Set the Stage with a Start Here Section: Orient Students to Course Purpose, Structure, and Expectations

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Meeting the needs of students in online courses is essential in today’s educational landscape. When asked about aspects of online courses that are important to them, students repeatedly indicate that features that help them feel comfortable with the structure, format, and expectations of the course are of utmost importance (Hixson, Buckenmeyer, & Barczyk, 2015; Ralston-Berg, 2014; Sadaf, Martin, & Ahlgrim-Delzell, 2019).

One way to include this critical information is to create a clearly indicated Start Here section of an online course that includes information on the course’s structure and format and the instructor’s expectations for students. This section can contain information such as a welcome letter, syllabus, course overview, and online orientation materials (e.g., LMS tutorial, practice with online activity tools) that can help to set students up for a successful start to the course by being clear from the first day how the course will run and what students can do to get the most out of the course. Explicitly directing your students to read this organizational information before they move into instructional content can reduce student confusion and the number of clarifying emails an instructor needs to answer. The strategy suggested here helps to meet the Specific Review Standards in the Quality Matters Rubric General Standard 1.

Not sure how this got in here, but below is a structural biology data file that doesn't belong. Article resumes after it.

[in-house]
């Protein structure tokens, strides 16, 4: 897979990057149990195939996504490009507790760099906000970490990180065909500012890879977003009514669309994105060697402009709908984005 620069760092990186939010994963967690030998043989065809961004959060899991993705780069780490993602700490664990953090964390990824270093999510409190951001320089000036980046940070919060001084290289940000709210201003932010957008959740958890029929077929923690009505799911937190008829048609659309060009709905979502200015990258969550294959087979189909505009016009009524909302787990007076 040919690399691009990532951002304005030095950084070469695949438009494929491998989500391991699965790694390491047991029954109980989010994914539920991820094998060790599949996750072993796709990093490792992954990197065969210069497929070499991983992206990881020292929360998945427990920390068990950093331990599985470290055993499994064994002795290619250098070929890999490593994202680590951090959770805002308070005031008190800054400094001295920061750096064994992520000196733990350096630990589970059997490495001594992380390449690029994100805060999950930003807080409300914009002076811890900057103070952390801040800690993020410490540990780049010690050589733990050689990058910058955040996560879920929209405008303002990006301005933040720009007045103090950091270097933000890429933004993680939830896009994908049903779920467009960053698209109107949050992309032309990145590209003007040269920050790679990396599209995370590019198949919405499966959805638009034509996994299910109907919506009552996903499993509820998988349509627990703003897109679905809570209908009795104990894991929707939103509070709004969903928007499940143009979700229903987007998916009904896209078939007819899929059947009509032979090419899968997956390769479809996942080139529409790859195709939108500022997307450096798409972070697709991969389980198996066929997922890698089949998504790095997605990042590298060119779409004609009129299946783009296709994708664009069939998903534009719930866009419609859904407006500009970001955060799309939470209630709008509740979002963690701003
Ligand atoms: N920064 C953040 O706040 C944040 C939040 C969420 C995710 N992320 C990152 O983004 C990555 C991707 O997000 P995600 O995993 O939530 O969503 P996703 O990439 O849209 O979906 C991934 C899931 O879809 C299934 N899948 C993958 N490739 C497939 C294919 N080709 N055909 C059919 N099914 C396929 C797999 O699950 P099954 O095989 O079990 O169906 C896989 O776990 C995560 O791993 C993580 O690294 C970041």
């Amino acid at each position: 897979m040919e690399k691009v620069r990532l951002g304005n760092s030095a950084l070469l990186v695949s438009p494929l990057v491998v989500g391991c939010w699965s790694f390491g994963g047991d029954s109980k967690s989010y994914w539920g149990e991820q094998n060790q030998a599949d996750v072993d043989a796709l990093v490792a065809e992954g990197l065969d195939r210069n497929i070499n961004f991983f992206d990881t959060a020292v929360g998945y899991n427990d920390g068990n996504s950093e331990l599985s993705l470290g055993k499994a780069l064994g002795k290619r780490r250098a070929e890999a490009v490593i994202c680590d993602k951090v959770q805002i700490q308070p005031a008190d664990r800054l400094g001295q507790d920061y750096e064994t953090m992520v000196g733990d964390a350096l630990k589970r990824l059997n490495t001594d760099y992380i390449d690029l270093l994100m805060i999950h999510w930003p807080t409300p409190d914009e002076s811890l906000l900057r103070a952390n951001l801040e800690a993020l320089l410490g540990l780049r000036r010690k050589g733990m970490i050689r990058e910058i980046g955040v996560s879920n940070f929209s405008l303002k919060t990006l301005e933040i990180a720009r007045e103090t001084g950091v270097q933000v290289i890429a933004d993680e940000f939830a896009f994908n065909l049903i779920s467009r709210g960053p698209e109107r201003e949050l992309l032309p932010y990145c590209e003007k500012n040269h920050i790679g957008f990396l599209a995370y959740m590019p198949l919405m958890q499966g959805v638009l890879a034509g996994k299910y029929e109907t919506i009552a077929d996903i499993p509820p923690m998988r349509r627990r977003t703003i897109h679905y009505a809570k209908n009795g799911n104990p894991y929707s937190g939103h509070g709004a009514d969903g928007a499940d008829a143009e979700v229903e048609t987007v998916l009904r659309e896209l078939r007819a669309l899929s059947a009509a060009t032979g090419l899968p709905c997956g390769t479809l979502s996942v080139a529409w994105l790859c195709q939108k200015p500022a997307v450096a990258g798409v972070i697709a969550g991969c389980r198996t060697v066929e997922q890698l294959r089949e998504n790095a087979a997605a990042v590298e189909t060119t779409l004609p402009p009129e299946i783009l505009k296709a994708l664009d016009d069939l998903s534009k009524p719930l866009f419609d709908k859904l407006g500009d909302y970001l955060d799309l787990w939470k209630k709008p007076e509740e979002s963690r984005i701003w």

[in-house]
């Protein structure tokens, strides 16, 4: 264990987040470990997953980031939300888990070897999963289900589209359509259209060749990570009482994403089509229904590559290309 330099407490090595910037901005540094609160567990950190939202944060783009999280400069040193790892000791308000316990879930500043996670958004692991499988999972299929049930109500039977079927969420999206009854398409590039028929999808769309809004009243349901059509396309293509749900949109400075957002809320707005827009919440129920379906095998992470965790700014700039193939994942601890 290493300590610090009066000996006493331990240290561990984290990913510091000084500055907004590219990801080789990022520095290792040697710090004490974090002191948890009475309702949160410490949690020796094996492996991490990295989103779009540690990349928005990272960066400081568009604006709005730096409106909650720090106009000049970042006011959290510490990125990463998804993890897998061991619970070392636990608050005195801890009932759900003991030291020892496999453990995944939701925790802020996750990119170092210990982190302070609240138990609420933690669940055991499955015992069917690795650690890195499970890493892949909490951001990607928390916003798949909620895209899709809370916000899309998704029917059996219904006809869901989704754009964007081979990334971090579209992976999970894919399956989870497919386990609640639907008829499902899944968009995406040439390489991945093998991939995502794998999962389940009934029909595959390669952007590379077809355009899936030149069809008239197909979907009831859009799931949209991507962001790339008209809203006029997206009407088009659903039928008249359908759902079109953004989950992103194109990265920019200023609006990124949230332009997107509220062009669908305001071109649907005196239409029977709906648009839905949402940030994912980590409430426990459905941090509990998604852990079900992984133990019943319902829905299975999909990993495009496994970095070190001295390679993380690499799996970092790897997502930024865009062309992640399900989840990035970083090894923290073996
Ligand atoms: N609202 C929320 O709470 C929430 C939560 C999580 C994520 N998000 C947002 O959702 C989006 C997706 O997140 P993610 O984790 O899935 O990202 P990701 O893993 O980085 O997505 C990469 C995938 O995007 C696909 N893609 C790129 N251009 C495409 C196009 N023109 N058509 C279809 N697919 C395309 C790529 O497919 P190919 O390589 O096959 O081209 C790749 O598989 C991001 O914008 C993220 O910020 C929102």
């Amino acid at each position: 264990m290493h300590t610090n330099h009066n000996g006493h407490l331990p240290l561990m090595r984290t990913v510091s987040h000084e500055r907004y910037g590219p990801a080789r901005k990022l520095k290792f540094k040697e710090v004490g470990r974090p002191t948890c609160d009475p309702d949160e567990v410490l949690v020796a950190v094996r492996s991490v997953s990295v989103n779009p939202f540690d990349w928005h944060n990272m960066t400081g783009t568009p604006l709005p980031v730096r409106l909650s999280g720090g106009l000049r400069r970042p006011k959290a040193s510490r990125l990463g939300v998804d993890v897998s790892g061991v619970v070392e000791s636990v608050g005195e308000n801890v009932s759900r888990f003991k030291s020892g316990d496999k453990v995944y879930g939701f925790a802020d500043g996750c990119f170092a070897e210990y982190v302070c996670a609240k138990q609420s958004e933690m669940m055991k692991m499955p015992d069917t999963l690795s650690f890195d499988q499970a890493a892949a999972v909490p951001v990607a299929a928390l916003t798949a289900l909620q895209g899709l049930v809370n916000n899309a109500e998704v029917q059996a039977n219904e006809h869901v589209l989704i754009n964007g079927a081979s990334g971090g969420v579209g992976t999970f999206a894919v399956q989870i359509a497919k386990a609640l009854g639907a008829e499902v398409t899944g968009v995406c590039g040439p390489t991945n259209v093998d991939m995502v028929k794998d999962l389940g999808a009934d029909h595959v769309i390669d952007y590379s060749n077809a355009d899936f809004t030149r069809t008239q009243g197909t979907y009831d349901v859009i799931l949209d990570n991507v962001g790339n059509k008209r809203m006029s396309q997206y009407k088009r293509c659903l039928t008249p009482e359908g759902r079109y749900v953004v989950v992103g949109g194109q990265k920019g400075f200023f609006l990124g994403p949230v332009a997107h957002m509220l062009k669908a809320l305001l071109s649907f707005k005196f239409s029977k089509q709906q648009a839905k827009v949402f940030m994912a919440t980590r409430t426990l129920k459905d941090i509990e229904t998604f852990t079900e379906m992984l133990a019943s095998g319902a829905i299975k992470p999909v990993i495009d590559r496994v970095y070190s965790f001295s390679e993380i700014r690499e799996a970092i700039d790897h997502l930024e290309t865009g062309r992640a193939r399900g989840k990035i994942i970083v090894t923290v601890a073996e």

Link to example artifact(s)

Instructor: Christine Cranford, Ph.D., College of Education, North Carolina State University

Course Title: ENG 332 Communication for Business and Management

In this fully online undergraduate English course, the instructor used the first section of the course to provide a welcome message, class information, orientation to the LMS, and low-stakes activities with the tools and functions that students would later use for graded course activities and assessments.

The decorative banner is completely optional and used to provide visual appeal and distinguish different course modules from one another. Next, the instructor lists the objectives for the module followed by the module tasks. The module learning materials are under a Course Information heading. Materials include:

  • Welcome letter – a copy of this document is also sent to students a few days before the course begins. Contents include a brief overview, directions to access the course, an overview of course structure and layout, directions for LMS navigation, and a list of action items before the start of the course.
  • Syllabus – the syllabus for this online course is longer than the typical syllabus for face-to-face courses and includes information about the instructor, course delivery and structure, communication policies, course learning outcomes, schedule, learning materials, technology requirements, online learning expectations and etiquette, course and institutional policies, student services, technical support, electronic course components, resources for students with disabilities, course evaluation plans, and a syllabus modification sentence.